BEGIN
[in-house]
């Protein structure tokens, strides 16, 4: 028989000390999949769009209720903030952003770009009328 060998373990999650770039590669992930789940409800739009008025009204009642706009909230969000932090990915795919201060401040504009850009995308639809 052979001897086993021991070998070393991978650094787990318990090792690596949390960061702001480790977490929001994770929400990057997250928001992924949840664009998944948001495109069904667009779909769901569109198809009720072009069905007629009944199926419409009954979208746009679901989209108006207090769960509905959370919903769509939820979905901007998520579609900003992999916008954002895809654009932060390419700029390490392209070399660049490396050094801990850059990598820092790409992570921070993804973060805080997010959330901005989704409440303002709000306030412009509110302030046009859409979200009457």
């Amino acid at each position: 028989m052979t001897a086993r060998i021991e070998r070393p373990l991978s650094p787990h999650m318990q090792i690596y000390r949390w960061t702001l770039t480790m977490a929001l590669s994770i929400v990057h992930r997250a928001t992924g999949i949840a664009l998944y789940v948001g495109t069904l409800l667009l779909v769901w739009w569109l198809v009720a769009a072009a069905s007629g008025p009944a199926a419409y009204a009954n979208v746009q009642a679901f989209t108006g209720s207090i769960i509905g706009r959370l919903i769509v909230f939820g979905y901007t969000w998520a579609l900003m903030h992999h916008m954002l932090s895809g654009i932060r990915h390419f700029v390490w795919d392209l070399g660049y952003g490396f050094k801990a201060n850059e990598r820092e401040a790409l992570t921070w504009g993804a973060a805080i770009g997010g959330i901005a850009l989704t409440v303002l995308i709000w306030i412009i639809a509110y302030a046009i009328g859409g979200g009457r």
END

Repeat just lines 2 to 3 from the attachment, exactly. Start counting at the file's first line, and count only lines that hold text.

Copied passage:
């Protein structure tokens, strides 16, 4: 028989000390999949769009209720903030952003770009009328 060998373990999650770039590669992930789940409800739009008025009204009642706009909230969000932090990915795919201060401040504009850009995308639809 052979001897086993021991070998070393991978650094787990318990090792690596949390960061702001480790977490929001994770929400990057997250928001992924949840664009998944948001495109069904667009779909769901569109198809009720072009069905007629009944199926419409009954979208746009679901989209108006207090769960509905959370919903769509939820979905901007998520579609900003992999916008954002895809654009932060390419700029390490392209070399660049490396050094801990850059990598820092790409992570921070993804973060805080997010959330901005989704409440303002709000306030412009509110302030046009859409979200009457």
């Amino acid at each position: 028989m052979t001897a086993r060998i021991e070998r070393p373990l991978s650094p787990h999650m318990q090792i690596y000390r949390w960061t702001l770039t480790m977490a929001l590669s994770i929400v990057h992930r997250a928001t992924g999949i949840a664009l998944y789940v948001g495109t069904l409800l667009l779909v769901w739009w569109l198809v009720a769009a072009a069905s007629g008025p009944a199926a419409y009204a009954n979208v746009q009642a679901f989209t108006g209720s207090i769960i509905g706009r959370l919903i769509v909230f939820g979905y901007t969000w998520a579609l900003m903030h992999h916008m954002l932090s895809g654009i932060r990915h390419f700029v390490w795919d392209l070399g660049y952003g490396f050094k801990a201060n850059e990598r820092e401040a790409l992570t921070w504009g993804a973060a805080i770009g997010g959330i901005a850009l989704t409440v303002l995308i709000w306030i412009i639809a509110y302030a046009i009328g859409g979200g009457r």